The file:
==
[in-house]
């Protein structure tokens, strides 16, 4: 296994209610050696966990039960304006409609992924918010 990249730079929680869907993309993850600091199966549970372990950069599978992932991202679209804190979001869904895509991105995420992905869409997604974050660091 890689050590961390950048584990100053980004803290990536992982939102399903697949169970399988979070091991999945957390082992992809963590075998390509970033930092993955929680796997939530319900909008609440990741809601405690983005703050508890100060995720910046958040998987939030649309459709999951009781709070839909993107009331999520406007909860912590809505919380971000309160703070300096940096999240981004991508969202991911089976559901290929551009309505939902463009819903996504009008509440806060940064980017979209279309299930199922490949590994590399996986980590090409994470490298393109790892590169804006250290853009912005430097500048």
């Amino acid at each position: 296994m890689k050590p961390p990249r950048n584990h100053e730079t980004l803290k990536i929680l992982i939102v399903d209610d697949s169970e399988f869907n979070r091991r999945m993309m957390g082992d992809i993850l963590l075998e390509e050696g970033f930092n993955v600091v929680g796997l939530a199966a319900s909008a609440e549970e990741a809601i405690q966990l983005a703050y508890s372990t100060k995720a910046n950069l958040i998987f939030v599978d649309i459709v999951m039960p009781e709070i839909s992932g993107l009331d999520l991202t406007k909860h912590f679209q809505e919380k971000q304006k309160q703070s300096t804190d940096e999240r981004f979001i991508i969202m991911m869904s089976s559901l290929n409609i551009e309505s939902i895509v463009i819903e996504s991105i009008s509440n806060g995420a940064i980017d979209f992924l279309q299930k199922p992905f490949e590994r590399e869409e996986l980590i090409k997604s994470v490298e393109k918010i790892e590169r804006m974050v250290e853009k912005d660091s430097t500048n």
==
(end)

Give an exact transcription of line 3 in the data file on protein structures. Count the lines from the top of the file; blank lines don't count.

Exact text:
């Amino acid at each position: 296994m890689k050590p961390p990249r950048n584990h100053e730079t980004l803290k990536i929680l992982i939102v399903d209610d697949s169970e399988f869907n979070r091991r999945m993309m957390g082992d992809i993850l963590l075998e390509e050696g970033f930092n993955v600091v929680g796997l939530a199966a319900s909008a609440e549970e990741a809601i405690q966990l983005a703050y508890s372990t100060k995720a910046n950069l958040i998987f939030v599978d649309i459709v999951m039960p009781e709070i839909s992932g993107l009331d999520l991202t406007k909860h912590f679209q809505e919380k971000q304006k309160q703070s300096t804190d940096e999240r981004f979001i991508i969202m991911m869904s089976s559901l290929n409609i551009e309505s939902i895509v463009i819903e996504s991105i009008s509440n806060g995420a940064i980017d979209f992924l279309q299930k199922p992905f490949e590994r590399e869409e996986l980590i090409k997604s994470v490298e393109k918010i790892e590169r804006m974050v250290e853009k912005d660091s430097t500048n």